Ultrasound images revealing the relevant sono-anatomy for femoral nerve (FN) block before (A) and after (B) local anesthetic (LA) injection, and perineural catheter (C).


Adductor canal block

Clinical background and anatomy

The adductor canal begins at the apex of the femoral triangle and ends at the adductor hiatus. It is bordered anteriorly by the sartorius muscle, laterally by the vastus medialis muscle, and posteromedially by the adductor longus/magnus muscles (Fig. 2). This triangular inter-muscular tunnel lies posterior to the sartorius muscle and is a passageway for the major neurovascular bundle of the thigh from the femoral triangle to popliteal fossa. In a recent anatomical study, both the saphenous nerve and nerve to the vastus medialis were consistently identified along the adductor canal, whereas branches of the anterior obturator nerve were inconsistently present [17]. The saphenous nerve contributes to innervation of the knee capsule through superficial infrapatellar and posterior branches, as well as to the origin of the deep genicular nerves. The nerve to vastus medialis contributes to innervation of the knee capsule through the intramuscular, extramuscular, and deep genicular nerves. Enhanced early mobilization after TKA has recently increased interest in the search for more peripheral sites at which to administer local anesthesia to preserve the strength of the quadriceps muscle postoperatively [18]. In a recent meta-analysis, adductor canal block demonstrated better preservation of strength of the quadriceps muscle and improved mobilization ability, resulting in better functional recovery after TKA without compromising pain control compared with femoral nerve block [19].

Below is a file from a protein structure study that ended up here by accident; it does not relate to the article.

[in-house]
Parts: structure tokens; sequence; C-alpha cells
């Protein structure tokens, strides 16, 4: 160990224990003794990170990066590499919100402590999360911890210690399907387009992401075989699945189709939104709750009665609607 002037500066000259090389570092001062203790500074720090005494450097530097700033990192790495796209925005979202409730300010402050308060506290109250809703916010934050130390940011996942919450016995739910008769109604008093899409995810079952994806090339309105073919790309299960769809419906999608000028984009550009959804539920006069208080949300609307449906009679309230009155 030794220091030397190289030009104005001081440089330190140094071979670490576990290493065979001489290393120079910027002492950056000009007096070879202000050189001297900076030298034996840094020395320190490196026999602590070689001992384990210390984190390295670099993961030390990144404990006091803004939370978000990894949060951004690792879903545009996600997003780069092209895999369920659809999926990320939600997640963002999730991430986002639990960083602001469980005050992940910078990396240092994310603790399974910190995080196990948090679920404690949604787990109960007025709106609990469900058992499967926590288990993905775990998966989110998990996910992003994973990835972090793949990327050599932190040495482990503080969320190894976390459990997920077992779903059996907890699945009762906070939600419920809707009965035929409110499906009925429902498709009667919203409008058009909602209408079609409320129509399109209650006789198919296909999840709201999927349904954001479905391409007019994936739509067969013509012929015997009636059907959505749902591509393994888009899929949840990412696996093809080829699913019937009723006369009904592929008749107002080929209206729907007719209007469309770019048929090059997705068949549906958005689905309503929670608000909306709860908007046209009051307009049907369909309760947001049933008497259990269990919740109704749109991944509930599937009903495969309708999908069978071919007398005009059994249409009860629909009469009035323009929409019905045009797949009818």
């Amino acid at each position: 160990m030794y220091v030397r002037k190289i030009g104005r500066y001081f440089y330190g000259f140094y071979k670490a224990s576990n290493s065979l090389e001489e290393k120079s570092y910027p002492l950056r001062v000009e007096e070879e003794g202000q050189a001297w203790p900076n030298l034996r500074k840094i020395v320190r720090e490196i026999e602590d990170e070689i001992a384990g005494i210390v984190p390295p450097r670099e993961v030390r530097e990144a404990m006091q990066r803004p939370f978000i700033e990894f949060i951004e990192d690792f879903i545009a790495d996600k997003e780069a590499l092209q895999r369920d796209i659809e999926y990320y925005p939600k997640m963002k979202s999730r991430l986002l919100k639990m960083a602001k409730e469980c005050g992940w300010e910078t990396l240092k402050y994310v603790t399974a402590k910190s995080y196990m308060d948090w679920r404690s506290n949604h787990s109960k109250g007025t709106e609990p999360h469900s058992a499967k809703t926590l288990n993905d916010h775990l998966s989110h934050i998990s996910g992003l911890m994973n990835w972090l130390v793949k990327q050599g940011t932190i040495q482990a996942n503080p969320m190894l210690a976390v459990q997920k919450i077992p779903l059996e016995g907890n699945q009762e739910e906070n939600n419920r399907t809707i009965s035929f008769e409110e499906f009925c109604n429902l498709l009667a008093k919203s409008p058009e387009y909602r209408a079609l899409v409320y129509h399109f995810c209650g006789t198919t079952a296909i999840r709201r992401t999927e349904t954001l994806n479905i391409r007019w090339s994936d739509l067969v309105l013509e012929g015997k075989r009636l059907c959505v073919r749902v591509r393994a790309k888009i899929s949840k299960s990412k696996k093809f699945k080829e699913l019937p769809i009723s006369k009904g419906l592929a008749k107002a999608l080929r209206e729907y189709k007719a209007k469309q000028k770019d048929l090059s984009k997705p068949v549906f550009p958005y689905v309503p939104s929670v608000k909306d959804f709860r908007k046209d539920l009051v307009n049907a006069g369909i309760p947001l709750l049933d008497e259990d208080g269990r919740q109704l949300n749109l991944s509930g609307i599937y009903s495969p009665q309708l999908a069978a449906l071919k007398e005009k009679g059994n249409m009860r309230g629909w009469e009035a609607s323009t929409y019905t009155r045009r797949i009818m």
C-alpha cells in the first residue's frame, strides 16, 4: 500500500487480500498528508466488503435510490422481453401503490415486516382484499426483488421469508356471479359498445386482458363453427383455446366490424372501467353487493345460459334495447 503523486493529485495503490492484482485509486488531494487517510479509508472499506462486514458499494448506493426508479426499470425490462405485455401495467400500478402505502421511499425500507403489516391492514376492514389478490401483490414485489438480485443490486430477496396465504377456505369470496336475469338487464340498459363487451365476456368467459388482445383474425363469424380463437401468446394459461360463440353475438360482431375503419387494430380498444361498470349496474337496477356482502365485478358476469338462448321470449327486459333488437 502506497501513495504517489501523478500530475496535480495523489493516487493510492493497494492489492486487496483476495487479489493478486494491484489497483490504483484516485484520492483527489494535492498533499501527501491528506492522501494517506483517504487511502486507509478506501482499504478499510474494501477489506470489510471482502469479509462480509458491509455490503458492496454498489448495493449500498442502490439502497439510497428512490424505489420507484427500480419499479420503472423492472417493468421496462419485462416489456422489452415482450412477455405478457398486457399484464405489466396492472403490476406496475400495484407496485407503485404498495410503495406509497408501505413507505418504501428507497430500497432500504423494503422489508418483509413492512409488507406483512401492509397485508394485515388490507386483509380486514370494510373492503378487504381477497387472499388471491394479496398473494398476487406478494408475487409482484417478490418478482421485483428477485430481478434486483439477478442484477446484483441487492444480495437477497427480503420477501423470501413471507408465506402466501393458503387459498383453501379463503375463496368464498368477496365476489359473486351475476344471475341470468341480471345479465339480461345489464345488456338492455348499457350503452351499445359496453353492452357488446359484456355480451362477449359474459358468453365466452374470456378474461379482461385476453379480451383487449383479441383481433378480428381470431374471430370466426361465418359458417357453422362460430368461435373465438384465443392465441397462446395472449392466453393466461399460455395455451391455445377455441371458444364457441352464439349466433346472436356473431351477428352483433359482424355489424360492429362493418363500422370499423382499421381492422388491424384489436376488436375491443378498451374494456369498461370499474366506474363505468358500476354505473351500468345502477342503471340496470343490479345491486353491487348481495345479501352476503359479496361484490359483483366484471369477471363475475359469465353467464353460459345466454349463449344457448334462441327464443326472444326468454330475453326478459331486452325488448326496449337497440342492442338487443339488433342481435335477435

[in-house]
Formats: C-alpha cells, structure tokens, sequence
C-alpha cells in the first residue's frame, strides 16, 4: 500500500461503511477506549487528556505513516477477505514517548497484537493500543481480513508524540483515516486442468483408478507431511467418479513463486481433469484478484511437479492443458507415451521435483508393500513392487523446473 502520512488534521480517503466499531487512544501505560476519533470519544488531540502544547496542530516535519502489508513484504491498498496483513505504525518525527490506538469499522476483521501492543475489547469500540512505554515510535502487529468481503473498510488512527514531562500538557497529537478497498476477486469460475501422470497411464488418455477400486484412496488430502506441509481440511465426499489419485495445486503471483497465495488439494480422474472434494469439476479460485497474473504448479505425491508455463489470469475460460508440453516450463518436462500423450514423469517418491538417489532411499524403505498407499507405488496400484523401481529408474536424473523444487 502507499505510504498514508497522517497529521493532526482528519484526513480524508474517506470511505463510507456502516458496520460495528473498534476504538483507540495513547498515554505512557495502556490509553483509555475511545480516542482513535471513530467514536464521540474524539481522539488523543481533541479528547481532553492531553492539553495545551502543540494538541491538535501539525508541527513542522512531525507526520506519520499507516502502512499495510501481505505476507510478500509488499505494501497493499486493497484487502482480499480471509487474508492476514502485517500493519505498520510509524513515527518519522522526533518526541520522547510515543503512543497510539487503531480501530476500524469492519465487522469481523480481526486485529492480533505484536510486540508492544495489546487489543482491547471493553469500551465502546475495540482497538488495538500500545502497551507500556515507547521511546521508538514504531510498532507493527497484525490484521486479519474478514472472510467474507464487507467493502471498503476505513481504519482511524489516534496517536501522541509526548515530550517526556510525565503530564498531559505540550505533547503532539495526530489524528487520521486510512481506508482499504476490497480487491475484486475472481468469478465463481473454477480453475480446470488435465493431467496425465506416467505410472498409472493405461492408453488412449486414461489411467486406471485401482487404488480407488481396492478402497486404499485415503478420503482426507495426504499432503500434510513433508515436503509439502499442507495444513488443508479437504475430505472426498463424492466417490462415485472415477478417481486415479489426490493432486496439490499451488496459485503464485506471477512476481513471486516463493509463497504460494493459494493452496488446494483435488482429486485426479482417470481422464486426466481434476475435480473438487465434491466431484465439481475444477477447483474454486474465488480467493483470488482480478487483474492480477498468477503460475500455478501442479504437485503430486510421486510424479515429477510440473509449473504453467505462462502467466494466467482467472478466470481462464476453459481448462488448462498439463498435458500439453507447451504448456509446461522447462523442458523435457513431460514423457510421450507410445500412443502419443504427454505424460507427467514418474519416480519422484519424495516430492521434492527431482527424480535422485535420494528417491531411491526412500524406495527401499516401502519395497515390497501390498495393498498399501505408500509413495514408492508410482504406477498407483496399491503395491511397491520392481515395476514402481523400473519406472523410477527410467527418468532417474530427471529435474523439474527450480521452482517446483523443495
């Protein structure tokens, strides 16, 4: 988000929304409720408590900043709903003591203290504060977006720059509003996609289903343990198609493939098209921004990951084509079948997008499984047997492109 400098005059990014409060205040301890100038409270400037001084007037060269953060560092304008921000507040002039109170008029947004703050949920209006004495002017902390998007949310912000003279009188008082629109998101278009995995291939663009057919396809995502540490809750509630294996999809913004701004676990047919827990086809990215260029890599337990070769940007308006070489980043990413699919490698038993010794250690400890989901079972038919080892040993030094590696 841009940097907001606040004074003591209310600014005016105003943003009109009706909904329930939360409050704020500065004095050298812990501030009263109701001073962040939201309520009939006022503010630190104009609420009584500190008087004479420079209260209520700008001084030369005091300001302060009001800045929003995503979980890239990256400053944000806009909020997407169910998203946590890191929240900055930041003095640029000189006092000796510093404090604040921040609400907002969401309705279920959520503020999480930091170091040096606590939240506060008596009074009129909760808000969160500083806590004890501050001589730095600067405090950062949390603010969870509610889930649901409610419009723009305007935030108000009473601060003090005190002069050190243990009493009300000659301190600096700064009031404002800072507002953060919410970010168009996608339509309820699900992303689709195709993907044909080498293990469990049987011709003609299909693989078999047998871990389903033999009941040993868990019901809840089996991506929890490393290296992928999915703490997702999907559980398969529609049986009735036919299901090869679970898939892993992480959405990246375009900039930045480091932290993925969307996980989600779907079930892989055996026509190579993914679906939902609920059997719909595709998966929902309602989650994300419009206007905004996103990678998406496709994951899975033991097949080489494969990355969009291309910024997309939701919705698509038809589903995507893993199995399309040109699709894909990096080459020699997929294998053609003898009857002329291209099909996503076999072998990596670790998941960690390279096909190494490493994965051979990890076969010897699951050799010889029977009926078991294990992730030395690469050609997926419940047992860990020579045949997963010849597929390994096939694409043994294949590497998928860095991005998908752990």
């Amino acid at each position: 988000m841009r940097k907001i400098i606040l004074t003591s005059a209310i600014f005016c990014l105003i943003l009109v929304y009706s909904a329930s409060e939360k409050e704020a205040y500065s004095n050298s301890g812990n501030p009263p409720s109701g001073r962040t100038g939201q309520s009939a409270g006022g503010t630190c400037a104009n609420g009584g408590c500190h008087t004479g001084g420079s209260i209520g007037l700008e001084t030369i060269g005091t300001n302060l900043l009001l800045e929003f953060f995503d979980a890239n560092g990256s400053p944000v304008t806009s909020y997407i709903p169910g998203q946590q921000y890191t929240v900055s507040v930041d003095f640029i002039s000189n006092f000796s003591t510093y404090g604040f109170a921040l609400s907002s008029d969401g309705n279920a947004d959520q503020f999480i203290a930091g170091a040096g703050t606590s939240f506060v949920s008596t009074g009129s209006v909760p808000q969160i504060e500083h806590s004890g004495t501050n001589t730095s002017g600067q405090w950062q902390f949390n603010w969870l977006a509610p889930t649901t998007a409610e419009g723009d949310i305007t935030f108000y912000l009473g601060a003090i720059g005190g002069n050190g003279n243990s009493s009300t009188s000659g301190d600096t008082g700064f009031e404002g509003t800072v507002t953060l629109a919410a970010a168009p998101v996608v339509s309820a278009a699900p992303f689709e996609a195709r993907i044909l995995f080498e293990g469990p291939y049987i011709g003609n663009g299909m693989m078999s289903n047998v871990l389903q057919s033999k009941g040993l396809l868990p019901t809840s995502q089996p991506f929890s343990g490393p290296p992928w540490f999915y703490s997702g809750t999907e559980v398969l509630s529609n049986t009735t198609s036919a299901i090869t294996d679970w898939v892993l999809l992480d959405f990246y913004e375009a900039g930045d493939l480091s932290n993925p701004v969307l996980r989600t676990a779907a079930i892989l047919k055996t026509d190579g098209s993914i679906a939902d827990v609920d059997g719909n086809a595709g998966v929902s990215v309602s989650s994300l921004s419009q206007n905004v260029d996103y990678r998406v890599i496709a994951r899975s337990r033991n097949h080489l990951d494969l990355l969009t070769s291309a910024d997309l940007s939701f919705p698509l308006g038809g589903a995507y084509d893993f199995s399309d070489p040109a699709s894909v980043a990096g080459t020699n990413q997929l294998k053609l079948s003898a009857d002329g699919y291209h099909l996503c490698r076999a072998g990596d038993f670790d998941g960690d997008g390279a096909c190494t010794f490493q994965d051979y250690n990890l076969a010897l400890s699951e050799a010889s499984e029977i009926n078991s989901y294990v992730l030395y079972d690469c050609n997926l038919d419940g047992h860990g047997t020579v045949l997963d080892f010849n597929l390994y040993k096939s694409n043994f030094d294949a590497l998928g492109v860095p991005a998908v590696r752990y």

Fig. 2.

Ultrasound images of the short-axis view of halfway between the anterior superior iliac spine and base of the patella (A) and proximal end of the adductor canal (B). FA: femoral artery, SN: saphenous nerve, VM: vastus medialis.


Recent anatomical studies have reported some issues surrounding subsartorial femoral triangle block and true adductor canal block [3,17,20,21]. The true adductor canal begins at the site where the medial border of the sartorius muscle crosses over the medial border of the adductor longus muscle and could be located more distally than the midpoint of the thigh (halfway between the anterior superior iliac spine and base of the patella) [17]. Although the two terms are used interchangeably, recent studies reporting the efficacy of adductor canal block for TKA actually performed ultrasound-guided block at mid-thigh level [7,12,18,22,23].